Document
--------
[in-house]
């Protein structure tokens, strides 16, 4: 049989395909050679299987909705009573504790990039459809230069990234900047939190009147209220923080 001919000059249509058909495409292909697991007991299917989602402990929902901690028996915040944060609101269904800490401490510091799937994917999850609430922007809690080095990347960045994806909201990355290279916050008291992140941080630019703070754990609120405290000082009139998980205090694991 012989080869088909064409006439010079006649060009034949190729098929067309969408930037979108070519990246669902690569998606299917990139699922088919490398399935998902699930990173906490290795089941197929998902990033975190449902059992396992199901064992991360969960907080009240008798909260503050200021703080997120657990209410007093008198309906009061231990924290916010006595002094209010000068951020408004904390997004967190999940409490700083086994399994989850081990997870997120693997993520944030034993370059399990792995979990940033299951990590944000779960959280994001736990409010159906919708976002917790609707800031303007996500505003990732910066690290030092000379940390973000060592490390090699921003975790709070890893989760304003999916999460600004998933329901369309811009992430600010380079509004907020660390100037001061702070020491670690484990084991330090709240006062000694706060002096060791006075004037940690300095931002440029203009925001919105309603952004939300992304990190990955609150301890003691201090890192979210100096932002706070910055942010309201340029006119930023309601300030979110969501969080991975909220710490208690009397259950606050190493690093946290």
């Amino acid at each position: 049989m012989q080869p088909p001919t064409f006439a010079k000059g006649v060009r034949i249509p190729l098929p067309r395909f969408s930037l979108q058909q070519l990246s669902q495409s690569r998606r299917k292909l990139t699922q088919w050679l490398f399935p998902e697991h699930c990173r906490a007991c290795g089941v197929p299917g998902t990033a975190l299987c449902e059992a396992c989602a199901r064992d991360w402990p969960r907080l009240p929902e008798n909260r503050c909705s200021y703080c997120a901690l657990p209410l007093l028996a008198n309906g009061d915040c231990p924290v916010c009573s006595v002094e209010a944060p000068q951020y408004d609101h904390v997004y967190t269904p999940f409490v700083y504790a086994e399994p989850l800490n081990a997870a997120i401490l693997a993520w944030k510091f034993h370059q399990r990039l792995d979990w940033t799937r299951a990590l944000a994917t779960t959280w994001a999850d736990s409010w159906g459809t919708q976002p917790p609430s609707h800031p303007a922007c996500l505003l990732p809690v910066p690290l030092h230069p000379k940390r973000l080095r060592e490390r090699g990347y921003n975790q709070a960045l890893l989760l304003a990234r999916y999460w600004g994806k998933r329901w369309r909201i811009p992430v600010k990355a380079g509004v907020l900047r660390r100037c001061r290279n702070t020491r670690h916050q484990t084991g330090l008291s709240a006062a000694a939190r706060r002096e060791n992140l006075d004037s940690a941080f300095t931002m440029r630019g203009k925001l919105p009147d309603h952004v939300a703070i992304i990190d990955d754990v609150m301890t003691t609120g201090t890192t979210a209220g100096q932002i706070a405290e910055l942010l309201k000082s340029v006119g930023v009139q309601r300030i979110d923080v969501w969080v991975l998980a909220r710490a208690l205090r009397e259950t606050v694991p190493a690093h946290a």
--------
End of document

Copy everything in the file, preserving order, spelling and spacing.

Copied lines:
[in-house]
């Protein structure tokens, strides 16, 4: 049989395909050679299987909705009573504790990039459809230069990234900047939190009147209220923080 001919000059249509058909495409292909697991007991299917989602402990929902901690028996915040944060609101269904800490401490510091799937994917999850609430922007809690080095990347960045994806909201990355290279916050008291992140941080630019703070754990609120405290000082009139998980205090694991 012989080869088909064409006439010079006649060009034949190729098929067309969408930037979108070519990246669902690569998606299917990139699922088919490398399935998902699930990173906490290795089941197929998902990033975190449902059992396992199901064992991360969960907080009240008798909260503050200021703080997120657990209410007093008198309906009061231990924290916010006595002094209010000068951020408004904390997004967190999940409490700083086994399994989850081990997870997120693997993520944030034993370059399990792995979990940033299951990590944000779960959280994001736990409010159906919708976002917790609707800031303007996500505003990732910066690290030092000379940390973000060592490390090699921003975790709070890893989760304003999916999460600004998933329901369309811009992430600010380079509004907020660390100037001061702070020491670690484990084991330090709240006062000694706060002096060791006075004037940690300095931002440029203009925001919105309603952004939300992304990190990955609150301890003691201090890192979210100096932002706070910055942010309201340029006119930023309601300030979110969501969080991975909220710490208690009397259950606050190493690093946290």
């Amino acid at each position: 049989m012989q080869p088909p001919t064409f006439a010079k000059g006649v060009r034949i249509p190729l098929p067309r395909f969408s930037l979108q058909q070519l990246s669902q495409s690569r998606r299917k292909l990139t699922q088919w050679l490398f399935p998902e697991h699930c990173r906490a007991c290795g089941v197929p299917g998902t990033a975190l299987c449902e059992a396992c989602a199901r064992d991360w402990p969960r907080l009240p929902e008798n909260r503050c909705s200021y703080c997120a901690l657990p209410l007093l028996a008198n309906g009061d915040c231990p924290v916010c009573s006595v002094e209010a944060p000068q951020y408004d609101h904390v997004y967190t269904p999940f409490v700083y504790a086994e399994p989850l800490n081990a997870a997120i401490l693997a993520w944030k510091f034993h370059q399990r990039l792995d979990w940033t799937r299951a990590l944000a994917t779960t959280w994001a999850d736990s409010w159906g459809t919708q976002p917790p609430s609707h800031p303007a922007c996500l505003l990732p809690v910066p690290l030092h230069p000379k940390r973000l080095r060592e490390r090699g990347y921003n975790q709070a960045l890893l989760l304003a990234r999916y999460w600004g994806k998933r329901w369309r909201i811009p992430v600010k990355a380079g509004v907020l900047r660390r100037c001061r290279n702070t020491r670690h916050q484990t084991g330090l008291s709240a006062a000694a939190r706060r002096e060791n992140l006075d004037s940690a941080f300095t931002m440029r630019g203009k925001l919105p009147d309603h952004v939300a703070i992304i990190d990955d754990v609150m301890t003691t609120g201090t890192t979210a209220g100096q932002i706070a405290e910055l942010l309201k000082s340029v006119g930023v009139q309601r300030i979110d923080v969501w969080v991975l998980a909220r710490a208690l205090r009397e259950t606050v694991p190493a690093h946290a």